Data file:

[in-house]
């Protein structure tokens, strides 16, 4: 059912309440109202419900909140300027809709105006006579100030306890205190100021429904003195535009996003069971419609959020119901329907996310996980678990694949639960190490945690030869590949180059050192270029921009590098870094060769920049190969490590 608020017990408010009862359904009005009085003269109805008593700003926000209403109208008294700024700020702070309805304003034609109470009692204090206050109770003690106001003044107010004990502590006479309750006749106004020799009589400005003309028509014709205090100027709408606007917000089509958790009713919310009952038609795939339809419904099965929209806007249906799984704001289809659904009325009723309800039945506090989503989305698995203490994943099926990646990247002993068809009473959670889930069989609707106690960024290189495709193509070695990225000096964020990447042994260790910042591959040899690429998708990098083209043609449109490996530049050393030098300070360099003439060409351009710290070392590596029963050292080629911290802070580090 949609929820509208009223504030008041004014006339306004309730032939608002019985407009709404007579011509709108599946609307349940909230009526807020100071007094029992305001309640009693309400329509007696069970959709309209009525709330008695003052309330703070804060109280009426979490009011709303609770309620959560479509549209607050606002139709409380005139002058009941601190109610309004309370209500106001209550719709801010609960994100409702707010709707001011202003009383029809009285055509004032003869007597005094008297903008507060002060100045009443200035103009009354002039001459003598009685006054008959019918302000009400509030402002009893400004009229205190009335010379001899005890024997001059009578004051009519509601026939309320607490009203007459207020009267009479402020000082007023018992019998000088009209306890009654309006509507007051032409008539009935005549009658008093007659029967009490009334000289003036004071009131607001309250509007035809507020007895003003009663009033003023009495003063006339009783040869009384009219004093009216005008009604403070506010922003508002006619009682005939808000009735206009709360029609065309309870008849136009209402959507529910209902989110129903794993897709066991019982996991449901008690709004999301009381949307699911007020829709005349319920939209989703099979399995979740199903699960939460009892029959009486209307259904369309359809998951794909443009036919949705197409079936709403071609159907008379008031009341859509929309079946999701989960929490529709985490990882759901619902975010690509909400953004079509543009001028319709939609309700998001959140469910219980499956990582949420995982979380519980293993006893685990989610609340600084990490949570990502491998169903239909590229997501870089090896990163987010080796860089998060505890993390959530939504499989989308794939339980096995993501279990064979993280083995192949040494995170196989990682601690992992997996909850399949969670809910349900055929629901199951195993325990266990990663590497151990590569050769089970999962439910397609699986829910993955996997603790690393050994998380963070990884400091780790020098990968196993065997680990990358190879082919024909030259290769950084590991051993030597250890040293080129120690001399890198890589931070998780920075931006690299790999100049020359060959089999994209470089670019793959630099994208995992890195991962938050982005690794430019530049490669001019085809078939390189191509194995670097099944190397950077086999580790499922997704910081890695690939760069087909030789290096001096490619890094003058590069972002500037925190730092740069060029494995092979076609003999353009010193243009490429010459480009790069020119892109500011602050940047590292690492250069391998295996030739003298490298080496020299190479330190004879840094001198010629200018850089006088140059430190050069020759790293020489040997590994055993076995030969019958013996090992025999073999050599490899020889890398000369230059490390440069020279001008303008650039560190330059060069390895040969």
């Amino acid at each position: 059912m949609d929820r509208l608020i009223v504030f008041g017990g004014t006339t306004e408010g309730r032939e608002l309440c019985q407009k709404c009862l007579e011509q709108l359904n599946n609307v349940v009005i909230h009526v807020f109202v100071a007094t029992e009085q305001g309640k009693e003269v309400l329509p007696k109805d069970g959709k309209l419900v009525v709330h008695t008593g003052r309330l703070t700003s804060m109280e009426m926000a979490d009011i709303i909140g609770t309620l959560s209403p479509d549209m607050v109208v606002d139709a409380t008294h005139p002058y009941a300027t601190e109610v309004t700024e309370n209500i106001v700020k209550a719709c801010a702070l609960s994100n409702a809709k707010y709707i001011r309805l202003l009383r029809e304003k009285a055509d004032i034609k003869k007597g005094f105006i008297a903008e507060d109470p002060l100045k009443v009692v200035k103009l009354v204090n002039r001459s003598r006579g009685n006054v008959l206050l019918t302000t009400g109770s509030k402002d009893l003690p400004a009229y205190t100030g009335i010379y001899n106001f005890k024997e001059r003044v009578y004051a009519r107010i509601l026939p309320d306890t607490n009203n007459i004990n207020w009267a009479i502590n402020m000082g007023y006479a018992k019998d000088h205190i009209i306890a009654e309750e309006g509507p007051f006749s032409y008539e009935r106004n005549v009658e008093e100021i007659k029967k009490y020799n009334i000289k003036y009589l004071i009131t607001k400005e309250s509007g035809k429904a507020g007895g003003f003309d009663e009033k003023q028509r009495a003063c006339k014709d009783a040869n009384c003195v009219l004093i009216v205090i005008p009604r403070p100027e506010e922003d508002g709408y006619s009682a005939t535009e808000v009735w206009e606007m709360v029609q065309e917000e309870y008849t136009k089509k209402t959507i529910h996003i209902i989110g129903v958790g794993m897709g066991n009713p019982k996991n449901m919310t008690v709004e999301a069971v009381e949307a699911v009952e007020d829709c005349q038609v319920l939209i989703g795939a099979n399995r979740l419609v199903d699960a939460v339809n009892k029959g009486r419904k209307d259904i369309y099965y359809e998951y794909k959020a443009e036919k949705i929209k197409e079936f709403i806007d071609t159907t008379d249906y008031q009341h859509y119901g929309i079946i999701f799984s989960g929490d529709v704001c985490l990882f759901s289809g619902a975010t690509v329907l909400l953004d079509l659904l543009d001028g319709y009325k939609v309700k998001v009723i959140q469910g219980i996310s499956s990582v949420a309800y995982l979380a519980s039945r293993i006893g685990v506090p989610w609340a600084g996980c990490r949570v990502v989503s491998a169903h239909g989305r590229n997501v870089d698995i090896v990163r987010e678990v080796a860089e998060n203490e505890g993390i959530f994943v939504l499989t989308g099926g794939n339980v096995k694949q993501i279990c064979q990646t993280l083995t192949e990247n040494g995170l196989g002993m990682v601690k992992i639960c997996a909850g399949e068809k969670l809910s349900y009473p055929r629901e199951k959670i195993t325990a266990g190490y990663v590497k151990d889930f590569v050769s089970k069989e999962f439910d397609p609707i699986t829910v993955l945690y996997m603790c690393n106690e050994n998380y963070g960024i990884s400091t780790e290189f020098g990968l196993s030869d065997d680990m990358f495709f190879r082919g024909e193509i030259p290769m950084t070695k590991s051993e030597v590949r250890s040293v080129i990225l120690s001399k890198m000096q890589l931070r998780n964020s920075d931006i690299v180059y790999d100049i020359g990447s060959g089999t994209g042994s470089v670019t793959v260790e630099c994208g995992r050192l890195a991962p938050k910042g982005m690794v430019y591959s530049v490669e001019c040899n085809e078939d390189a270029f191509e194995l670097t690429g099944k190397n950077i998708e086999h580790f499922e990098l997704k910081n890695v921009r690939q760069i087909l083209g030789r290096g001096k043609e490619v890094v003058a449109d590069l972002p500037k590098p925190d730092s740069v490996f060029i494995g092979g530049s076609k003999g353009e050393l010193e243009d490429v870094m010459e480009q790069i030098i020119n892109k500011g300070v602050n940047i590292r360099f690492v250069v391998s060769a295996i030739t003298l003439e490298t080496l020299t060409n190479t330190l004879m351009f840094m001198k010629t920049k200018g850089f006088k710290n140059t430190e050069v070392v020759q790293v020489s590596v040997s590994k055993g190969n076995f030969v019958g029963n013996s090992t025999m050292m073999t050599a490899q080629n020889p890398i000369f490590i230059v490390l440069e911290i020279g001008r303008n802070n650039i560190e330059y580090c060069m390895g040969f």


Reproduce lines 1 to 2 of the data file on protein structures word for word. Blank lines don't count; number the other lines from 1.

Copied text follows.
[in-house]
């Protein structure tokens, strides 16, 4: 059912309440109202419900909140300027809709105006006579100030306890205190100021429904003195535009996003069971419609959020119901329907996310996980678990694949639960190490945690030869590949180059050192270029921009590098870094060769920049190969490590 608020017990408010009862359904009005009085003269109805008593700003926000209403109208008294700024700020702070309805304003034609109470009692204090206050109770003690106001003044107010004990502590006479309750006749106004020799009589400005003309028509014709205090100027709408606007917000089509958790009713919310009952038609795939339809419904099965929209806007249906799984704001289809659904009325009723309800039945506090989503989305698995203490994943099926990646990247002993068809009473959670889930069989609707106690960024290189495709193509070695990225000096964020990447042994260790910042591959040899690429998708990098083209043609449109490996530049050393030098300070360099003439060409351009710290070392590596029963050292080629911290802070580090 949609929820509208009223504030008041004014006339306004309730032939608002019985407009709404007579011509709108599946609307349940909230009526807020100071007094029992305001309640009693309400329509007696069970959709309209009525709330008695003052309330703070804060109280009426979490009011709303609770309620959560479509549209607050606002139709409380005139002058009941601190109610309004309370209500106001209550719709801010609960994100409702707010709707001011202003009383029809009285055509004032003869007597005094008297903008507060002060100045009443200035103009009354002039001459003598009685006054008959019918302000009400509030402002009893400004009229205190009335010379001899005890024997001059009578004051009519509601026939309320607490009203007459207020009267009479402020000082007023018992019998000088009209306890009654309006509507007051032409008539009935005549009658008093007659029967009490009334000289003036004071009131607001309250509007035809507020007895003003009663009033003023009495003063006339009783040869009384009219004093009216005008009604403070506010922003508002006619009682005939808000009735206009709360029609065309309870008849136009209402959507529910209902989110129903794993897709066991019982996991449901008690709004999301009381949307699911007020829709005349319920939209989703099979399995979740199903699960939460009892029959009486209307259904369309359809998951794909443009036919949705197409079936709403071609159907008379008031009341859509929309079946999701989960929490529709985490990882759901619902975010690509909400953004079509543009001028319709939609309700998001959140469910219980499956990582949420995982979380519980293993006893685990989610609340600084990490949570990502491998169903239909590229997501870089090896990163987010080796860089998060505890993390959530939504499989989308794939339980096995993501279990064979993280083995192949040494995170196989990682601690992992997996909850399949969670809910349900055929629901199951195993325990266990990663590497151990590569050769089970999962439910397609699986829910993955996997603790690393050994998380963070990884400091780790020098990968196993065997680990990358190879082919024909030259290769950084590991051993030597250890040293080129120690001399890198890589931070998780920075931006690299790999100049020359060959089999994209470089670019793959630099994208995992890195991962938050982005690794430019530049490669001019085809078939390189191509194995670097099944190397950077086999580790499922997704910081890695690939760069087909030789290096001096490619890094003058590069972002500037925190730092740069060029494995092979076609003999353009010193243009490429010459480009790069020119892109500011602050940047590292690492250069391998295996030739003298490298080496020299190479330190004879840094001198010629200018850089006088140059430190050069020759790293020489040997590994055993076995030969019958013996090992025999073999050599490899020889890398000369230059490390440069020279001008303008650039560190330059060069390895040969």